In celebration of the 20th anniversary of the game Quake, MachineGames made a kind gesture and offered fans a new episode in the series that was first launched in 1996.
Designed by American McGee and John Romero, and developed by id Software, Quake is a first-person shooter game that made quite a name for itself with very little special effects.
It was good enough for a lot of gamers thirsty for some action, giving them the awesome opportunity to kick some serious butt. The plot was set in a medieval gothic world, featuring a powerful entity who sends invasions of demonic aliens to decimate humanity.
This is the context for the protagonist, Ranger, to barge in and defend the human race with his magnificent Die Hard attitude. In spite of the simplicity of the storyline, Quake still delivered that adrenaline rush that comes with knowing that the future of the entire humanity is on your shoulders.
So there you have it: Happy 20th birthday, Quake! Compared to today’s technology, this classic first-person game has little to offer: it had no extravagant cinematics or complicated dialogue, mainly because of the limited technology and memory at the time.
However, gamers knew what was expected of them: see something threatening? Shoot at it! Make sure you save humanity or die in the process. The game was based on trial and error, which allowed the players to learn the ropes so they could eventually complete each stage.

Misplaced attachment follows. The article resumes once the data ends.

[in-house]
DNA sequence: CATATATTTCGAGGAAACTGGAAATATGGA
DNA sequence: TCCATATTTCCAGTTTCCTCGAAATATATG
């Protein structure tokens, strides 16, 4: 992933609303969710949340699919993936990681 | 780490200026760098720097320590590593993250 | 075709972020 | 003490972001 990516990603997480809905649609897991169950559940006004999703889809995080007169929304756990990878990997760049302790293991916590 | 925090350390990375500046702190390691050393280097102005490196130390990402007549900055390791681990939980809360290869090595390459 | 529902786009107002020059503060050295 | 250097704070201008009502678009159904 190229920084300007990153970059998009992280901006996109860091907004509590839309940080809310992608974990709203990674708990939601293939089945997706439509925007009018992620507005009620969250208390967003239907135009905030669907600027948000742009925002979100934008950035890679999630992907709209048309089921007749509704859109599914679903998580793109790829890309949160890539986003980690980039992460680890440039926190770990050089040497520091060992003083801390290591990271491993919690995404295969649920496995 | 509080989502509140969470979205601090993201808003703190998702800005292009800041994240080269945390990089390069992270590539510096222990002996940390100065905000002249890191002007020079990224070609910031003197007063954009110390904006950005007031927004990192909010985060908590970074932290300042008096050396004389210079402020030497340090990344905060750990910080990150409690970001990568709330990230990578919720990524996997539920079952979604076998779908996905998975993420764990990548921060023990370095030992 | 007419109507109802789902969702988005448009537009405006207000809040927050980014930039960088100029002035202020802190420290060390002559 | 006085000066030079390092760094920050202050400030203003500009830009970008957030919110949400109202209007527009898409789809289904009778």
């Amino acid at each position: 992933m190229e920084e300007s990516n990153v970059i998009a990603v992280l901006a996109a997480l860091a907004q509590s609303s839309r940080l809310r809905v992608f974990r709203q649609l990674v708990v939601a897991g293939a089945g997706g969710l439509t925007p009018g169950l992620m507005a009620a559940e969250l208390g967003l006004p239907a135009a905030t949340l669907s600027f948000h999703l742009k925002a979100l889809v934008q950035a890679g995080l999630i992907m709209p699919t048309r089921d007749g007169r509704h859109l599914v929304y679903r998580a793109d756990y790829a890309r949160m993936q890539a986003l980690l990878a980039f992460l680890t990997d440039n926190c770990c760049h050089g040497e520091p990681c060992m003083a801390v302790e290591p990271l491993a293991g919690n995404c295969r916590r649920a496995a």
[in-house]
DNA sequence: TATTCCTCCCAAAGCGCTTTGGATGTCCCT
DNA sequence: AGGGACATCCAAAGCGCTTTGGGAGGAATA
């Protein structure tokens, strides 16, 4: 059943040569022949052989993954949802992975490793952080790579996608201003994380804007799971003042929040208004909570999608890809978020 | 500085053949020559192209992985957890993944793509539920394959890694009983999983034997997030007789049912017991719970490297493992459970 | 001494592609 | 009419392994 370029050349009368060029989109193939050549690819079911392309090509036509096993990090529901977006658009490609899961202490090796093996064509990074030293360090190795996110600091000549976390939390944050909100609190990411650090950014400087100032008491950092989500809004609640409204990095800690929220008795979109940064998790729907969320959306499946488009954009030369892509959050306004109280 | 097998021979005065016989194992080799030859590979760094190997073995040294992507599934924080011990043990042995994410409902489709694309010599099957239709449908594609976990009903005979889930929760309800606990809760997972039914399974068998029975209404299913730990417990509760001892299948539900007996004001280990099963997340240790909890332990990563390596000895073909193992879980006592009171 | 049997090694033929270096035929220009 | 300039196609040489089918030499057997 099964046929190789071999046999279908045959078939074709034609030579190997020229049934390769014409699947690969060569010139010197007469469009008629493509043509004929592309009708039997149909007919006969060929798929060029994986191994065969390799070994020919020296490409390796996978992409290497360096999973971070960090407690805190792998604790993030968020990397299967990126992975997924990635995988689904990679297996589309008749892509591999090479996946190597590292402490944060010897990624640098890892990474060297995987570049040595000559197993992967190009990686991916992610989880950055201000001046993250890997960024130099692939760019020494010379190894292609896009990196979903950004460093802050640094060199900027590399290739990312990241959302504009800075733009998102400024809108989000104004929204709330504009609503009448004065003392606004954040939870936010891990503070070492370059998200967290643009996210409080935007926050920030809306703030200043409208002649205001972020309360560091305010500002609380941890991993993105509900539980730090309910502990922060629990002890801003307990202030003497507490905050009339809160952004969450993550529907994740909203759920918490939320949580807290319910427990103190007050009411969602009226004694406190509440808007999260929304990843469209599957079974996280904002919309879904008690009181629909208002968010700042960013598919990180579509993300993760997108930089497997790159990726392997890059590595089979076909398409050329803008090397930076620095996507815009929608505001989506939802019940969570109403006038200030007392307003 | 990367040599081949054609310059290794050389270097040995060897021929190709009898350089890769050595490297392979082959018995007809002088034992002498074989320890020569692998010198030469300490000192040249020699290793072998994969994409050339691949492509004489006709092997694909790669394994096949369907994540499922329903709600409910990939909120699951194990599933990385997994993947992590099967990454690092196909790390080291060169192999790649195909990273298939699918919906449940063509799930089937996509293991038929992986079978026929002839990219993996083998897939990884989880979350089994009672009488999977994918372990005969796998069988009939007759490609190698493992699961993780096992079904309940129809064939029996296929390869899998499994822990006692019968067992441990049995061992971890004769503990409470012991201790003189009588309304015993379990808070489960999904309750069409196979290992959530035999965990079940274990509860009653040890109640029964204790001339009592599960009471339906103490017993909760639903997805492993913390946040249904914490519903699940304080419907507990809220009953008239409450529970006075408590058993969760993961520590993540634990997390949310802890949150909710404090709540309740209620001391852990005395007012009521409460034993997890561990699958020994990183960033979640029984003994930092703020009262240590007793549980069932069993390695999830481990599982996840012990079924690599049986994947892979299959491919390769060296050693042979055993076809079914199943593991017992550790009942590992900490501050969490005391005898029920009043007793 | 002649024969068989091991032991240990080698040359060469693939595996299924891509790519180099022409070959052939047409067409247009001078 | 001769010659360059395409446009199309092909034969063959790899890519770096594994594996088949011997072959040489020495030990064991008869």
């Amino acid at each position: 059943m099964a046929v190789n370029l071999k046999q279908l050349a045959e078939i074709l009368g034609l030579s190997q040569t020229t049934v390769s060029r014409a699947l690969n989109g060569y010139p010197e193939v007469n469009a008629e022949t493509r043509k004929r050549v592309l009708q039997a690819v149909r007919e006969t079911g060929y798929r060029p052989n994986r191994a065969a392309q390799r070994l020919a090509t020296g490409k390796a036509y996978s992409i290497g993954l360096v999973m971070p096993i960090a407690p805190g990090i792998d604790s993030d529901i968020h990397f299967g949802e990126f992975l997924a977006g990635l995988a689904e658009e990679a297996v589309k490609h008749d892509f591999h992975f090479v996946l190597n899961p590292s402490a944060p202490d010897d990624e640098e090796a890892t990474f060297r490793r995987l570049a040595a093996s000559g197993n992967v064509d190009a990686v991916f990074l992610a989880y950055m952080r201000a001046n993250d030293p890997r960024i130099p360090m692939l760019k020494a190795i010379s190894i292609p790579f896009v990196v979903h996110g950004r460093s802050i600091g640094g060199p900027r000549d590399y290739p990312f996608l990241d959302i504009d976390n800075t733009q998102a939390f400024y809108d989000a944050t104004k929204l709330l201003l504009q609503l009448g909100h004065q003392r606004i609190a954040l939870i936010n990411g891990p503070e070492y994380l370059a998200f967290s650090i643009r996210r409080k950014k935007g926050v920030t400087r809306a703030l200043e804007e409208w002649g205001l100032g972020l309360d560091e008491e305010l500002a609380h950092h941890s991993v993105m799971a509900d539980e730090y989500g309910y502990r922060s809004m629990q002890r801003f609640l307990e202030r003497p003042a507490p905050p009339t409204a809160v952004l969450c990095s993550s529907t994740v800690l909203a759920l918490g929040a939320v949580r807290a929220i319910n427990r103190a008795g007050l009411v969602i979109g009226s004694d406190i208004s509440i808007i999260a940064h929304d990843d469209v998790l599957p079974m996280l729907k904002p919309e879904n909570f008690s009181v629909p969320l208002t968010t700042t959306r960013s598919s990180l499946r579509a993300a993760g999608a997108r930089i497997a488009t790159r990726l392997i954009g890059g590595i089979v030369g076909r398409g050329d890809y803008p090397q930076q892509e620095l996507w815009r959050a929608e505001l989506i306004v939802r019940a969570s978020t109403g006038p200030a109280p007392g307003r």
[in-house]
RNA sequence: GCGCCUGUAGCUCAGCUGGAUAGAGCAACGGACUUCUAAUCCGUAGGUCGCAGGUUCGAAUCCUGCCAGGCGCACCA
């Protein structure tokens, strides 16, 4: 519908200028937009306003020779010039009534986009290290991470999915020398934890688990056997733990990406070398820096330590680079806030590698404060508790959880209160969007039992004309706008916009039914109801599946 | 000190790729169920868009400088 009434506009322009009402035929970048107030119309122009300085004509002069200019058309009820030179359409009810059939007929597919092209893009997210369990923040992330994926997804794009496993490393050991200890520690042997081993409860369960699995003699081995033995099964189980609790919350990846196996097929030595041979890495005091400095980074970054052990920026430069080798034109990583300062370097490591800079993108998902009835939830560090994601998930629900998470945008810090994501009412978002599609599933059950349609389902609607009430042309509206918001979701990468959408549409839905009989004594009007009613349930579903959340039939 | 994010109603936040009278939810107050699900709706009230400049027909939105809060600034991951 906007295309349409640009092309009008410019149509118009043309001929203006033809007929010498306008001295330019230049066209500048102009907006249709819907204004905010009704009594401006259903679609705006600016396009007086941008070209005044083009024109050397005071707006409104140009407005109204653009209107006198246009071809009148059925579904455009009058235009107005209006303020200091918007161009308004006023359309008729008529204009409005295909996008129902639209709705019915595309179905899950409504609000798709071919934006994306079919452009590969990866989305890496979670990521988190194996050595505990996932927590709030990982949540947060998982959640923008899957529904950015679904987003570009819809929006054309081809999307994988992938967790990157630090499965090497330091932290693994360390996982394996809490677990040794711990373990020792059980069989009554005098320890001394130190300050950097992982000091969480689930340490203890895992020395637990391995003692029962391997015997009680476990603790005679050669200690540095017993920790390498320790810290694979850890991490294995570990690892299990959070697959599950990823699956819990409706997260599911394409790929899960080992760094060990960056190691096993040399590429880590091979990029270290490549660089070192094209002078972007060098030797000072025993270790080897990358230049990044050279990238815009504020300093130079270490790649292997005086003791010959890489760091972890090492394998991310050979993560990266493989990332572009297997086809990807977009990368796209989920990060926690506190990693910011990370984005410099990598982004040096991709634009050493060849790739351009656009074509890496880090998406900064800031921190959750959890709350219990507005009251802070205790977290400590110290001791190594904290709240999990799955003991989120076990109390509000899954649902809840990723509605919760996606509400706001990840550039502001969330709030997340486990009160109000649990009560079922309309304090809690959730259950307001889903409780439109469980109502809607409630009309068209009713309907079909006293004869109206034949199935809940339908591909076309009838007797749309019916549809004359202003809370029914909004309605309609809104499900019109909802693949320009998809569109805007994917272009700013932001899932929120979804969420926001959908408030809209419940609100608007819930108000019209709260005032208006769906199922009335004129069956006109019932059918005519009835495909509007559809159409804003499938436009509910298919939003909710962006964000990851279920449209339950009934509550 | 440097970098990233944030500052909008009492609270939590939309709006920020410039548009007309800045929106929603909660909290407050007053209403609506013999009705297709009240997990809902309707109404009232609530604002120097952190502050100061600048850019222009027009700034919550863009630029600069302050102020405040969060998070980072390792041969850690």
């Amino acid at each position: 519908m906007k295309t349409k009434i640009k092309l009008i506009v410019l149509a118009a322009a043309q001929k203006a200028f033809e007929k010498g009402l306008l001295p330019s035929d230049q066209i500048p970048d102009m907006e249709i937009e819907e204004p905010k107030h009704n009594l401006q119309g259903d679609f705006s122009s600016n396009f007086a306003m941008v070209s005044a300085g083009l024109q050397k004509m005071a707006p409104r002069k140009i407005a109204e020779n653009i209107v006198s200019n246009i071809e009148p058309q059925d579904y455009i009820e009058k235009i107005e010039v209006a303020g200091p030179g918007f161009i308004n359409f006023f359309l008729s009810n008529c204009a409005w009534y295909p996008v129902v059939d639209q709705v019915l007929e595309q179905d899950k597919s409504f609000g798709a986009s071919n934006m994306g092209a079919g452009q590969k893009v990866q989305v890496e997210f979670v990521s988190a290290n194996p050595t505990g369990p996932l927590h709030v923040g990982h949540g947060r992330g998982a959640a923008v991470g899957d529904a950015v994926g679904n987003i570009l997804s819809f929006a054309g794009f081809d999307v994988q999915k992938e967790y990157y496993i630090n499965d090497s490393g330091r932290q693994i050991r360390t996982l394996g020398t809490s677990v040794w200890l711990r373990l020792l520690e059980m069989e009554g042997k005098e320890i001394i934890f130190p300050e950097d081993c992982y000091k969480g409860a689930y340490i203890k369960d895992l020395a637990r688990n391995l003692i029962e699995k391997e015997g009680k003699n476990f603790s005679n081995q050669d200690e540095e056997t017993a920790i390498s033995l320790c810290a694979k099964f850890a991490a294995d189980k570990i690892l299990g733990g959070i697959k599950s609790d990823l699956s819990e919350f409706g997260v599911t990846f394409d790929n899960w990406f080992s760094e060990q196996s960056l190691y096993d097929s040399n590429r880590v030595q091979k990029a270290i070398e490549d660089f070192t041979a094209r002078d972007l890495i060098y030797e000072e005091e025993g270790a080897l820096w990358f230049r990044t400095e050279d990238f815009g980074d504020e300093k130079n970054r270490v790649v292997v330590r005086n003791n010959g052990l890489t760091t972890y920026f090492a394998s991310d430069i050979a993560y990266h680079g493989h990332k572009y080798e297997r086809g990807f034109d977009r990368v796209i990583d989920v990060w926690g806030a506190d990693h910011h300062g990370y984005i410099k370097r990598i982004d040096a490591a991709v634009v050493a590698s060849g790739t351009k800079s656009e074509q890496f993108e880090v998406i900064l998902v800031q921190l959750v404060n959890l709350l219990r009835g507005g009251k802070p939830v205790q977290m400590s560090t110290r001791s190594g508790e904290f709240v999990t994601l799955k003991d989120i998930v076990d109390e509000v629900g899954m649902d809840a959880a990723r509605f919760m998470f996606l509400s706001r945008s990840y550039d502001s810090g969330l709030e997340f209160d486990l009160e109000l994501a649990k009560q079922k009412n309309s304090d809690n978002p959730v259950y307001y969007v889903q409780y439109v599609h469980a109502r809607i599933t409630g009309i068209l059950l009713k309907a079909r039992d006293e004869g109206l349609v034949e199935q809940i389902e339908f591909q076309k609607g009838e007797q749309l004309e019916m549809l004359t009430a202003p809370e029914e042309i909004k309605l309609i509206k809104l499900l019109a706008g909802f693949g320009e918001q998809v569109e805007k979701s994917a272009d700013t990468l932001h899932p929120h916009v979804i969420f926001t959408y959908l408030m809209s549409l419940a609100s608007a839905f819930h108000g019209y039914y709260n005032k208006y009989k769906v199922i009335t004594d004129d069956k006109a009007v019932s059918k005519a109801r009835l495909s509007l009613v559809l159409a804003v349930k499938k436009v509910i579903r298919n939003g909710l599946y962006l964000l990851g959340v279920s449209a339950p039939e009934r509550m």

Quake’s levels increased in difficulty, preparing the gamer for the final stage: fighting the boss, who is determined to be the reason for Ranger’s downfall. As all boss fights, this level was not easy to complete, and the victory was all the sweeter when the enemy was finally defeated.
But what about the new episode? Dubbed Dopa, the offering of the MachineGames studio is (thankfully) loyal to the original plot and design. The only difference is in the pace of action which was altered to meet today’s standards.
For a lot of gamers, Quake is and will remain among the first-person shooter games that made waves in the gaming history. Two decades later, the name and what it stands for still continues to do so.
Image Source: Gog